Training your voice is like going to the gym for your weekly workout. If you want to strengthen your voice, increase range and have flexibility dedicating time to focus on vocal exercises is essential . We asked our vocal teachers what their favourite vocal warm up is and why they do it.
Here are two vocal warm ups that keep your voice strong and fit. First, is humming which is when your voice is resonating through gently closed lips. This technique helps you realize your facial muscles, stretch your vocal cords and improves your breathing. It also does not put any strain on your vocal cords. Humming is a great “feeling” exercise because you feel the vibration sensations on your face, whether it is on your cheek or nose. If you feel those sensations while doing the exercises you are doing it correctly. You can hum triads going up and down, going one note higher each time.
Another great vocal warm up is lip trills, which is a vibration technique. It develops consistent breath control so no air can escapes and it can increase your breath support. An example of a simple lip trill exercises is making siren noises going up and down each time, which helps make a smooth legato line and promotes resistance and stretching of your vocal folds.
As a singer , it is important not to forget to warm up with some neck rolls and shoulder shrugs in order to release tension in the vocal area. Follow that up with sirens/slides from your lowest register to your highest: from bottom to top. then top back down to bottom. Think of it s “ironing out the wrinkles” in your voice before you start with your scale work. Including exercises that work basic intervals ( 3rds. 5ths and 8ves) gives you a good warm up before starting work on your pieces.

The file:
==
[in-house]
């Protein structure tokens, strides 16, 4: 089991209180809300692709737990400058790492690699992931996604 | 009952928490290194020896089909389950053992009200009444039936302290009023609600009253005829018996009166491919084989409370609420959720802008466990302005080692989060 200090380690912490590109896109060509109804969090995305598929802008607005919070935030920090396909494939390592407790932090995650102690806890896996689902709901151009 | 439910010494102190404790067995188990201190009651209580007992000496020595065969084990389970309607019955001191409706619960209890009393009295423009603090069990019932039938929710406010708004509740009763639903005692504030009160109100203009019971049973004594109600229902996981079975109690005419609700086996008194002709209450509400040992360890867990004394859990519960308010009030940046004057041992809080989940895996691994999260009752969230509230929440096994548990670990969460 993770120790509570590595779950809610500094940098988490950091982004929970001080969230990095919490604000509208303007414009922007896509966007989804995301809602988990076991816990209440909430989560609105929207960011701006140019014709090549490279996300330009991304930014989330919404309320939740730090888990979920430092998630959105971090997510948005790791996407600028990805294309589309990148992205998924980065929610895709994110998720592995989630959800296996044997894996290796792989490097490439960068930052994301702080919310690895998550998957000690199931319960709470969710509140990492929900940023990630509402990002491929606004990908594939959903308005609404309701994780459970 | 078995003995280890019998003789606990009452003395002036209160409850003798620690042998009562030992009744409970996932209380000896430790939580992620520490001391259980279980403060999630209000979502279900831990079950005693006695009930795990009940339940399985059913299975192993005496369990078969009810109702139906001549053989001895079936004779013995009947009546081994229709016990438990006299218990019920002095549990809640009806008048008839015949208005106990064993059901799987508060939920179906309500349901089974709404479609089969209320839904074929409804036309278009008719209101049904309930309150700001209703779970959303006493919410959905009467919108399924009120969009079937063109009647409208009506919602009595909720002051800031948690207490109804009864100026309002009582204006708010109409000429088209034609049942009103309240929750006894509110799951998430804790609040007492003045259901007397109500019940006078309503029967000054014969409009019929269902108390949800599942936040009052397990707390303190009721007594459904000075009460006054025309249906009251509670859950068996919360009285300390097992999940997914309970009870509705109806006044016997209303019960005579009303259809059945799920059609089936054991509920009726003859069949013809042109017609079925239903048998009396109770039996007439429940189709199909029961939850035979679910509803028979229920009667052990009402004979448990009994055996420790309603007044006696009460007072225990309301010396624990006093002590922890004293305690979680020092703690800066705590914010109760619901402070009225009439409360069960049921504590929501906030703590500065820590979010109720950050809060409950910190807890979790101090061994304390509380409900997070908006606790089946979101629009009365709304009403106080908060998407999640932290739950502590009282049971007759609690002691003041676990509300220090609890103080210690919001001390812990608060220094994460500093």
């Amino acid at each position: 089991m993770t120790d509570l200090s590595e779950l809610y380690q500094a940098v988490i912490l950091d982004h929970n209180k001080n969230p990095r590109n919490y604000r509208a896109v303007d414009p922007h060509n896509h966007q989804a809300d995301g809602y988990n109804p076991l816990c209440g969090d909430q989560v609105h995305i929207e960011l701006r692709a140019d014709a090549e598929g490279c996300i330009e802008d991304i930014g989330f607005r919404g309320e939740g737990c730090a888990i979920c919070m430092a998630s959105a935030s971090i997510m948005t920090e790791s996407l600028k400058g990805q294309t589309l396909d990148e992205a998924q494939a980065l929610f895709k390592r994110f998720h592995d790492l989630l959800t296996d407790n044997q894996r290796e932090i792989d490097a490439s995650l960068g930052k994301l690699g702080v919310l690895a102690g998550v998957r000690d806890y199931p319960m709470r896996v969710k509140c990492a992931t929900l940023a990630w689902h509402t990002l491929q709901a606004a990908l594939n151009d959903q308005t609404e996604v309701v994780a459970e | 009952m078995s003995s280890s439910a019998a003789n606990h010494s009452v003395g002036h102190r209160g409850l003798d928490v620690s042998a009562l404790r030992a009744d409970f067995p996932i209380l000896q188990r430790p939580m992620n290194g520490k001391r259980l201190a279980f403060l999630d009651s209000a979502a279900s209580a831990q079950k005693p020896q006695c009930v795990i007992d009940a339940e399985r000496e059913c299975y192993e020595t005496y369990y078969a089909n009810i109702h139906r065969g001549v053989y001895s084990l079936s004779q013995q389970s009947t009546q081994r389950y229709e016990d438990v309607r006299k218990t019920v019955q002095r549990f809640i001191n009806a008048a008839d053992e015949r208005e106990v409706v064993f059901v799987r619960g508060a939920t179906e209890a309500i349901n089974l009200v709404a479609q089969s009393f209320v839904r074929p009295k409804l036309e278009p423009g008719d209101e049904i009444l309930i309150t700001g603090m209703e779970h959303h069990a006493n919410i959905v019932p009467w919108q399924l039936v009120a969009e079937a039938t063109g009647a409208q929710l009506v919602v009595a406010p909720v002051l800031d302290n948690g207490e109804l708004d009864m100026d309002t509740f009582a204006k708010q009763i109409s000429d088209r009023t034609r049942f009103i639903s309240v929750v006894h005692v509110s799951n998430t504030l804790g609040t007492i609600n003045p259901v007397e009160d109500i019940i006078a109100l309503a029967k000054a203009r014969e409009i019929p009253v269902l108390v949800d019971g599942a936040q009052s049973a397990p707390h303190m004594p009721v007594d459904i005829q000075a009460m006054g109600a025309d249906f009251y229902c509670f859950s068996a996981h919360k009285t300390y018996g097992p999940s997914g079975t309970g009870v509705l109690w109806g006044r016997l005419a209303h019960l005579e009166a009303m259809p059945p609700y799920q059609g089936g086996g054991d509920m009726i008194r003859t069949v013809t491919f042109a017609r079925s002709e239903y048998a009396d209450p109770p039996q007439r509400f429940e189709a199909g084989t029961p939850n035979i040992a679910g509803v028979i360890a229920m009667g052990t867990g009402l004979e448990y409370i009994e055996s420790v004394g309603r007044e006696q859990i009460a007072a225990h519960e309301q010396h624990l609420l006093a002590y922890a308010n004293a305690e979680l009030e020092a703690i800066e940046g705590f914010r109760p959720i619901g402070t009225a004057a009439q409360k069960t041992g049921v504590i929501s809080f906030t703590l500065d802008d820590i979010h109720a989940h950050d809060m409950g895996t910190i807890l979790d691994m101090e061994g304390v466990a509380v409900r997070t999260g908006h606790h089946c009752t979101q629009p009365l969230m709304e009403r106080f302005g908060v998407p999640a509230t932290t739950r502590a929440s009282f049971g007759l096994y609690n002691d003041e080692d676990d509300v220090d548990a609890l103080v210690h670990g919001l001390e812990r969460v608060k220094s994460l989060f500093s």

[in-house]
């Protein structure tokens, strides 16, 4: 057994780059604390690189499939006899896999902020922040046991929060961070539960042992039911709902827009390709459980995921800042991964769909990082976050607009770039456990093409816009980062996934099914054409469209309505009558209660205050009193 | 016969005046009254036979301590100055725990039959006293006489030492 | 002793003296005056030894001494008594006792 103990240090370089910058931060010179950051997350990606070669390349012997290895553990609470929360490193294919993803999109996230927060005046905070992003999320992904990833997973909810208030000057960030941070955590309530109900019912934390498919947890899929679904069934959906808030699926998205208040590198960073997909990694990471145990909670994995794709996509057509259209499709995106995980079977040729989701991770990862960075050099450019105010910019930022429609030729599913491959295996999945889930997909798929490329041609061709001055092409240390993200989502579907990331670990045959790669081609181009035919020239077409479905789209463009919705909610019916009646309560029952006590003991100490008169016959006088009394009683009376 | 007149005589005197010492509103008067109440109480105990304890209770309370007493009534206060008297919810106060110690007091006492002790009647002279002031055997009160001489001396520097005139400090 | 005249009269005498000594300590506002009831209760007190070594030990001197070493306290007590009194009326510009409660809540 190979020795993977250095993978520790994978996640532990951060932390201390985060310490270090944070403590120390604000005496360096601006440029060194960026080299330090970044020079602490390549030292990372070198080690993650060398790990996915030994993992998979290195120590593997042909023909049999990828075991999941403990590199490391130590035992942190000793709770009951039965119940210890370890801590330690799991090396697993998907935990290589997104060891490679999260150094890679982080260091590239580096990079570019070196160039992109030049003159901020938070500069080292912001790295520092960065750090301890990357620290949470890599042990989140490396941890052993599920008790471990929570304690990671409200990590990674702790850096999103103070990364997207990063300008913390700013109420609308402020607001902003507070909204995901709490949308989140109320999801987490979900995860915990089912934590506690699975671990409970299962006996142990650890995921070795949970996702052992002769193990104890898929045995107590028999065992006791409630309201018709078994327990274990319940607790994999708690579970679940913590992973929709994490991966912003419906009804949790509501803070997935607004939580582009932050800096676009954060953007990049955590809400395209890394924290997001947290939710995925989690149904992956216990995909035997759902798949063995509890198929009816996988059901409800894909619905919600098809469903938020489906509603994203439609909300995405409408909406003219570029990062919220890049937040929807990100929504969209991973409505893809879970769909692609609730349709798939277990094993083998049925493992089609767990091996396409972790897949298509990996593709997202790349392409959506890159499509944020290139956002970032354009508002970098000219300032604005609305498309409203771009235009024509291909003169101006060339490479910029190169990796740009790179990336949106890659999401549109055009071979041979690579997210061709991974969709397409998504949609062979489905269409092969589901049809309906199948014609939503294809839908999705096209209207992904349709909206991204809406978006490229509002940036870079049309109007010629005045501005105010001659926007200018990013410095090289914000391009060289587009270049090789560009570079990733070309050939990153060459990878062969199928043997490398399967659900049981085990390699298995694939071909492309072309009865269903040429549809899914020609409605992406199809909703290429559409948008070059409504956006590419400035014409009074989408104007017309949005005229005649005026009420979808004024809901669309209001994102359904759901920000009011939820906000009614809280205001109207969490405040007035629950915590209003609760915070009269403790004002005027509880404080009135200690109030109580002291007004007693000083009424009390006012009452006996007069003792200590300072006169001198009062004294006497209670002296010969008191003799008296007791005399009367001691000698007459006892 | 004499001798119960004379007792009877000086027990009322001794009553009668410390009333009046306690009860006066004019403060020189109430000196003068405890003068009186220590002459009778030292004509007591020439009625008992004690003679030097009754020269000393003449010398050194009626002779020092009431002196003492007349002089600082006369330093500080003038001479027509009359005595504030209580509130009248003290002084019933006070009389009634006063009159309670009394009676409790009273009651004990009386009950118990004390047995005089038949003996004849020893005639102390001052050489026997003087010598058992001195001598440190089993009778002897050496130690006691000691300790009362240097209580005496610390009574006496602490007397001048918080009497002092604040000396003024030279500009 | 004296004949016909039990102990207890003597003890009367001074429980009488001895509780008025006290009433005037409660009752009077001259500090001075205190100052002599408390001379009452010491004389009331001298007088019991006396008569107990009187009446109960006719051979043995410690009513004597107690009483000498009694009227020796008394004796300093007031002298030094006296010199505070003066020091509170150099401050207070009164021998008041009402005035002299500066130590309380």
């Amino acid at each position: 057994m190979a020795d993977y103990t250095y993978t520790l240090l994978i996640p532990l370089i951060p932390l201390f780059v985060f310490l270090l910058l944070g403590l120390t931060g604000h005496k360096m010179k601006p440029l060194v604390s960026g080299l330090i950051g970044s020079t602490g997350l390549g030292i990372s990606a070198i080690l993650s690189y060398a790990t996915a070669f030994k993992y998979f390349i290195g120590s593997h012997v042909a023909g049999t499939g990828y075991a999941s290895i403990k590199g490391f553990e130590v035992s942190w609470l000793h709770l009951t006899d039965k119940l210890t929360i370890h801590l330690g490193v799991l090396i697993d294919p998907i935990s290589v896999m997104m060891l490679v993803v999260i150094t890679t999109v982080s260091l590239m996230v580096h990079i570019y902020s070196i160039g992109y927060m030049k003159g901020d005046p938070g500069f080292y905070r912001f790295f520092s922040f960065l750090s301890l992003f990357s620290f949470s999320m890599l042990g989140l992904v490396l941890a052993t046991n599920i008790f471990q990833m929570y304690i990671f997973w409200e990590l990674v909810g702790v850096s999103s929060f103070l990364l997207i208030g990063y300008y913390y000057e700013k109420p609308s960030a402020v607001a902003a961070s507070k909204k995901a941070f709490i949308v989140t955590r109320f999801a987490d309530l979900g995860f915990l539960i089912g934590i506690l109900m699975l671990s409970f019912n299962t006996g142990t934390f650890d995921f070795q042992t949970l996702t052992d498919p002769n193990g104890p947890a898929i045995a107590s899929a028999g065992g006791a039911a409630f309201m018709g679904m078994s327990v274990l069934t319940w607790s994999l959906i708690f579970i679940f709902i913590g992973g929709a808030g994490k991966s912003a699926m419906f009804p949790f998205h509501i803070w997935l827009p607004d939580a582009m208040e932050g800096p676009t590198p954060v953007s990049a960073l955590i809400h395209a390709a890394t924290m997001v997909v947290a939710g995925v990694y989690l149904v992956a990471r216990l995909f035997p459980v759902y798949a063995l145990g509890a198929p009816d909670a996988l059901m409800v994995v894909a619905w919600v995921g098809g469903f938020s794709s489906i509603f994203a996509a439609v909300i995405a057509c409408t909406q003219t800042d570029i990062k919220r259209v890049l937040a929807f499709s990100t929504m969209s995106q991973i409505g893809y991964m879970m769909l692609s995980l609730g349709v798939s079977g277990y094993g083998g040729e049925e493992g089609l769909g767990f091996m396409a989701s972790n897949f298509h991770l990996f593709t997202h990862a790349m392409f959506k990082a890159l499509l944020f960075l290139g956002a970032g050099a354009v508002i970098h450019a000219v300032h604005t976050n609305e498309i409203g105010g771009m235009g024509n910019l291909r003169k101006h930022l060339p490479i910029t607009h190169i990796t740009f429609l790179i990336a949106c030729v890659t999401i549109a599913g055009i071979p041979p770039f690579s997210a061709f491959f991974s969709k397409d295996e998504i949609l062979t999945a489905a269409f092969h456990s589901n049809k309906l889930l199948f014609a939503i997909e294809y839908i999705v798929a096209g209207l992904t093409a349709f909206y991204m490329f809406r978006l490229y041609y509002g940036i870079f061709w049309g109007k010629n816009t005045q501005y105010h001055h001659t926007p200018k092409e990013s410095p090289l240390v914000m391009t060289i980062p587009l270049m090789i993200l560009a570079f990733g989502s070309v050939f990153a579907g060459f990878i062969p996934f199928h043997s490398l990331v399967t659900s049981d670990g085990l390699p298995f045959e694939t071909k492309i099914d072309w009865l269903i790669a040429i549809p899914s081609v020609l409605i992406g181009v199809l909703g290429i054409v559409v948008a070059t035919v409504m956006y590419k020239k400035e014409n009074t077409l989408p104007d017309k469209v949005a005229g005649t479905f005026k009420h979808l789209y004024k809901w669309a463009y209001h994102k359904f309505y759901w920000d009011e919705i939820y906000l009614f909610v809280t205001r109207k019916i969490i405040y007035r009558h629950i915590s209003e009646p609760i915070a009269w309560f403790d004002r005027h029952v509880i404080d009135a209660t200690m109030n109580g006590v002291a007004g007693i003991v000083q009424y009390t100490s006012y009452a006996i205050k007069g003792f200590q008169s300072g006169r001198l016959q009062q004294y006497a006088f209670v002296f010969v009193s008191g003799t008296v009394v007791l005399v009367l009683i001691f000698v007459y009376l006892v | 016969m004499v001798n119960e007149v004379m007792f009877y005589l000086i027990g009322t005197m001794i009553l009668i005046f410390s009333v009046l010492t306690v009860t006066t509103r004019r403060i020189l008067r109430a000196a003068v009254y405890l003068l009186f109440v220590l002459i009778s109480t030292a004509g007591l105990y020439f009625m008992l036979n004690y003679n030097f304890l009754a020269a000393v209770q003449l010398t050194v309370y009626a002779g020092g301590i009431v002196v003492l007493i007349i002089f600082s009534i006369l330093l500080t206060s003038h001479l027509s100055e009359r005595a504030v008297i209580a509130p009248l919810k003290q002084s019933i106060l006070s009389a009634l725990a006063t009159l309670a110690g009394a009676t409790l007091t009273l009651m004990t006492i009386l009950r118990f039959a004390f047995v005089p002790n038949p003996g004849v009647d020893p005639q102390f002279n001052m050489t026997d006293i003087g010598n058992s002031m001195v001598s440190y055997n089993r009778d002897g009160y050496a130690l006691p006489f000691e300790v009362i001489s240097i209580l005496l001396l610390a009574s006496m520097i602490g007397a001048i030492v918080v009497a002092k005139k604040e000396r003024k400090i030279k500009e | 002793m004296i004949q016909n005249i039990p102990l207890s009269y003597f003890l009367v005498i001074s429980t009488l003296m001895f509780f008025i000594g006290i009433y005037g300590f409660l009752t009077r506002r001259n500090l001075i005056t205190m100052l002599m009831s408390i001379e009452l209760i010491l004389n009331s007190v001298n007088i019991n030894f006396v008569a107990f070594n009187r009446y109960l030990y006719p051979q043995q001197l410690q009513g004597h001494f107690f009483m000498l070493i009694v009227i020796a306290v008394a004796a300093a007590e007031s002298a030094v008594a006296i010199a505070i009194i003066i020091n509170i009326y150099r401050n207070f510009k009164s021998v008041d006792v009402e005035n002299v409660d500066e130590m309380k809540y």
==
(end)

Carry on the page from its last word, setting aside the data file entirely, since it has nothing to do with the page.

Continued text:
I like students to challenge themselves in their warm ups. Adding some scat work is great for that. A “Scat” is a vocal improvisation with wordless , vocables, nonsense syllables or without words at all. It is turning your voice into an instrument like a sax or trumpet. I like to start with a 12 Bar Blues Scale. Begin with a slow tempo and use syllables like a “bob” , “Beep” or “Do” and keep repeating the scale. You then can add different notes in and play around. As you practice these it will develop your rhythm, ear and improvisation skills. Also it is just “Fun” . Sometimes my students just start laughing!! Add them to your daily warm ups and yes…it will take you out of your comfort zone:)
I like to use the following exercise to develop an awareness of the lower movement of the breath. Start by bringing your attention to your breath and follow it as it moves in and out. Scan your body and notice any places of tension or holding as you breathe. Next, place your hands on your stomach below the belly button. Take a relaxed inhale through your nose and then exhale through your mouth. Keep exhaling until you feel you are at the end of the breath and then breathe out a little more. When you feel you have exhaled all your breath, release your belly and let the air drop in. With each repetition of this exercise , you will feel your breath deepen a little more.
Naomi Oommen, Juliet Martin, Angie Money and Jennifer O’Donnell : Edmonton Academy’s Vocal Coach Team